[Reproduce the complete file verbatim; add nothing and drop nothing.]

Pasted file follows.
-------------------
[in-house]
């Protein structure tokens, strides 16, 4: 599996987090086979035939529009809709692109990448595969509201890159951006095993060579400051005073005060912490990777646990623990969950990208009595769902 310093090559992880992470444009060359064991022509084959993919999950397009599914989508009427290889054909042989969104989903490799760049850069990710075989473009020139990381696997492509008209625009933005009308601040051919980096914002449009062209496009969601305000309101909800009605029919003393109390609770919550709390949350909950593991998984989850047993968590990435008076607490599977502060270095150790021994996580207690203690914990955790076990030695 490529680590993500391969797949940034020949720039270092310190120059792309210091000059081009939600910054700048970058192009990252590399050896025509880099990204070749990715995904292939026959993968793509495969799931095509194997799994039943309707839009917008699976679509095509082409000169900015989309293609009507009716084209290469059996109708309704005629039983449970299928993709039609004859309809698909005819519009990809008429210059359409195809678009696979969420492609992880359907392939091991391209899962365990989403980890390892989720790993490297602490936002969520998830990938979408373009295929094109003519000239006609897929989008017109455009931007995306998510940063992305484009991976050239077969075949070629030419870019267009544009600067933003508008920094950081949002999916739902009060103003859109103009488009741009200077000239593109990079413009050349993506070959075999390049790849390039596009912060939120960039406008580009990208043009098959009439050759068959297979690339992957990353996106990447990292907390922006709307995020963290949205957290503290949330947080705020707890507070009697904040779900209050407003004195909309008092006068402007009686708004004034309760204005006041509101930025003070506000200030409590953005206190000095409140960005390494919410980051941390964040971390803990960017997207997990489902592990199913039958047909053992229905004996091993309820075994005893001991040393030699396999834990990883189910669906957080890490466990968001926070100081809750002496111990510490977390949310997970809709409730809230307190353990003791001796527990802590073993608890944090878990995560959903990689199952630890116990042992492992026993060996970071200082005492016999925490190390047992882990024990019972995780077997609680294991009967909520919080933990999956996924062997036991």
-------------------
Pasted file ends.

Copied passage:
[in-house]
């Protein structure tokens, strides 16, 4: 599996987090086979035939529009809709692109990448595969509201890159951006095993060579400051005073005060912490990777646990623990969950990208009595769902 310093090559992880992470444009060359064991022509084959993919999950397009599914989508009427290889054909042989969104989903490799760049850069990710075989473009020139990381696997492509008209625009933005009308601040051919980096914002449009062209496009969601305000309101909800009605029919003393109390609770919550709390949350909950593991998984989850047993968590990435008076607490599977502060270095150790021994996580207690203690914990955790076990030695 490529680590993500391969797949940034020949720039270092310190120059792309210091000059081009939600910054700048970058192009990252590399050896025509880099990204070749990715995904292939026959993968793509495969799931095509194997799994039943309707839009917008699976679509095509082409000169900015989309293609009507009716084209290469059996109708309704005629039983449970299928993709039609004859309809698909005819519009990809008429210059359409195809678009696979969420492609992880359907392939091991391209899962365990989403980890390892989720790993490297602490936002969520998830990938979408373009295929094109003519000239006609897929989008017109455009931007995306998510940063992305484009991976050239077969075949070629030419870019267009544009600067933003508008920094950081949002999916739902009060103003859109103009488009741009200077000239593109990079413009050349993506070959075999390049790849390039596009912060939120960039406008580009990208043009098959009439050759068959297979690339992957990353996106990447990292907390922006709307995020963290949205957290503290949330947080705020707890507070009697904040779900209050407003004195909309008092006068402007009686708004004034309760204005006041509101930025003070506000200030409590953005206190000095409140960005390494919410980051941390964040971390803990960017997207997990489902592990199913039958047909053992229905004996091993309820075994005893001991040393030699396999834990990883189910669906957080890490466990968001926070100081809750002496111990510490977390949310997970809709409730809230307190353990003791001796527990802590073993608890944090878990995560959903990689199952630890116990042992492992026993060996970071200082005492016999925490190390047992882990024990019972995780077997609680294991009967909520919080933990999956996924062997036991």